The best-kept secret surrounding The CW’s post-apocalyptic drama “The 100” was let out at Comic-Con, when showrunner Jason Rothenberg confirmed Alycia Debnam-Carey, who played fan-favorite character Lexa on the show’s second season, would be returning for Season 3. The actress’ return had been in question because filming on the third season of the Eliza Taylor-led drama is happening at the same time as “Fear the Walking Dead,” on which Debnam-Carey is one of the leads.
The actress, caught in the middle, said she had known for a while that she would return, and it was just a matter of working out her schedule. She goes back to “The 100” set in a few weeks, but kept tight-lipped on many details beyond that. “I can say Lexa shows up early,” Debnam-Carey told TheWrap at the Television Critics Association’s summer press tour Friday. “So you’re not going to have to wait desperately to see her.” The actress did indulge in speculating about which cast members she might enjoy working with more, since the bulk of her time had been spent working with Taylor during the previous season.
“Anyone would be great to work with, they’re all so brilliant. I think it would be interesting if Bellamy [played by Bob Morley] had more to do with Lexa,” she said. “That would be an interesting dynamic because obviously, you know, he’s got some feels for Clarke, we can all see that. And obviously Lexa does. So [to see them fight over Clarke], I think that would be kinda cool to see, why not? I’m sure fans would love that one, the love triangle. Or maybe they’d hate it. It would be very ferocious!” Debnam-Carey also thinks if tables had been turned and Clarke had been the one to betray Lexa, the Grounder commander would ultimately forgive her one-time ally and love interest.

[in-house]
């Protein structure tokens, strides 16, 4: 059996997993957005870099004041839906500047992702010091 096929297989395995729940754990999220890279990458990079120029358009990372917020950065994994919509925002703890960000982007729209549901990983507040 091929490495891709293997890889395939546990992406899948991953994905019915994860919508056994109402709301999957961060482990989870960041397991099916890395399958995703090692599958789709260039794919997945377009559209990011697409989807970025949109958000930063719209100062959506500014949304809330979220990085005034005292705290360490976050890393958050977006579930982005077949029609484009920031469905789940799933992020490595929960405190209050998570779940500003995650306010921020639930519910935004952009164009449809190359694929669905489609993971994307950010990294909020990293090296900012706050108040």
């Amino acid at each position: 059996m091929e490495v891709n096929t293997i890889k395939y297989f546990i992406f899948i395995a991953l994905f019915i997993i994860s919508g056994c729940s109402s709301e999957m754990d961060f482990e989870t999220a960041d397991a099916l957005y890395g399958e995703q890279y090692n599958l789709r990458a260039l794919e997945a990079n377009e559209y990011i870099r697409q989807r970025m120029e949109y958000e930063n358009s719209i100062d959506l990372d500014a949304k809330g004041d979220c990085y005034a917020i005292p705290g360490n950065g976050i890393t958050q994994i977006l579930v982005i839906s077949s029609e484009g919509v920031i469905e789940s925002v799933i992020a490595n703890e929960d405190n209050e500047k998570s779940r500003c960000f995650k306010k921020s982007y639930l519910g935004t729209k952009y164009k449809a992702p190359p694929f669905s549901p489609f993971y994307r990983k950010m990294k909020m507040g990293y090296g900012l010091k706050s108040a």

“She’d probably forgive, but she wouldn’t forget,” she said. “I think she’d see it as, that’s a pragmatic leader. It’s what you have to do. She wouldn’t see it as a black and white, ‘I forgive you’ or not. She would be more like, ‘You had to do that for your people, I would do the same thing for mine.’ I think the two of them are more similar than maybe they want to admit. If Clarke was put in that position, it would be interesting to see: Would she have done the same thing?”
IGN: Suffice to say, the audience was extremely enthusiastic hearing you’d be returning to The 100 during the Comic-Con panel. Have you been given any hints at all by Jason [Rothenberg] or anyone from the show about what to expect when she comes back?
Alycia Debnam-Carey: No, no! I’ve only just read the first… the second episode. They keep it so under wraps. I barely even know when I’m flying up to start filming. Obviously things are not looking too great for Lexa on Clarke’s side. She’s a little angry. But Lexa loves Clarke, that’s pretty clear.
IGN: What do you think about Lexa’s choice? It’s been a debated topic!
Debnam-Carey: She’s very pragmatic. That’s what Lexa is. She’s a pragmatist. I don’t think she’s cold-hearted. It’s just she’s realistic and she’s been taught to be that way. It’s a very harsh world she comes from and she’s had to grow up with a lot of — that culture is so gritty and violent and raw and so she just has to go along with that. But I think she feels greatly but it’s like to do the best job you can to protect people, you shut off or you try to make it so people can’t see your feelings.
IGN: That being the case though, and I know right now we’re in speculation mode, but do you think when she sees Clarke again she’ll try to convince her and hope that she can see her perspective on this?